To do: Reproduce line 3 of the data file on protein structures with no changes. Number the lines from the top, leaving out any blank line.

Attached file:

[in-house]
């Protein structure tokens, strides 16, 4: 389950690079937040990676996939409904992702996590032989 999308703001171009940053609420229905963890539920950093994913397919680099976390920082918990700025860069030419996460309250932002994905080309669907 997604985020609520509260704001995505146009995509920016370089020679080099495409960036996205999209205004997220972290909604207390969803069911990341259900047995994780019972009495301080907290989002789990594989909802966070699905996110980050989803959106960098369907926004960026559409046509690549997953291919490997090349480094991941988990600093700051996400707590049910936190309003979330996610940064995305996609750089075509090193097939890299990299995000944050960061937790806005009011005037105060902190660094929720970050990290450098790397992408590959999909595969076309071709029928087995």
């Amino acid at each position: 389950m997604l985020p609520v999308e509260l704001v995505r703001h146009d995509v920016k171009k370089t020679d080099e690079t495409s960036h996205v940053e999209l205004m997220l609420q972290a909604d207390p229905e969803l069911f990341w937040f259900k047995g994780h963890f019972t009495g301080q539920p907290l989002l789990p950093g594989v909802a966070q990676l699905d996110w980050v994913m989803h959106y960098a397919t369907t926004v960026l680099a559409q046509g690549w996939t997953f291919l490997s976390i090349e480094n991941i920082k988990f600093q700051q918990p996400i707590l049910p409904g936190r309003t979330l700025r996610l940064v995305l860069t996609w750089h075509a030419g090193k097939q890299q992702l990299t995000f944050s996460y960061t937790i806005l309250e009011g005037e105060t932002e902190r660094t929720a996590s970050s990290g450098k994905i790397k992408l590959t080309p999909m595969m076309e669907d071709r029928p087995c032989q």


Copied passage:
């Amino acid at each position: 389950m997604l985020p609520v999308e509260l704001v995505r703001h146009d995509v920016k171009k370089t020679d080099e690079t495409s960036h996205v940053e999209l205004m997220l609420q972290a909604d207390p229905e969803l069911f990341w937040f259900k047995g994780h963890f019972t009495g301080q539920p907290l989002l789990p950093g594989v909802a966070q990676l699905d996110w980050v994913m989803h959106y960098a397919t369907t926004v960026l680099a559409q046509g690549w996939t997953f291919l490997s976390i090349e480094n991941i920082k988990f600093q700051q918990p996400i707590l049910p409904g936190r309003t979330l700025r996610l940064v995305l860069t996609w750089h075509a030419g090193k097939q890299q992702l990299t995000f944050s996460y960061t937790i806005l309250e009011g005037e105060t932002e902190r660094t929720a996590s970050s990290g450098k994905i790397k992408l590959t080309p999909m595969m076309e669907d071709r029928p087995c032989q």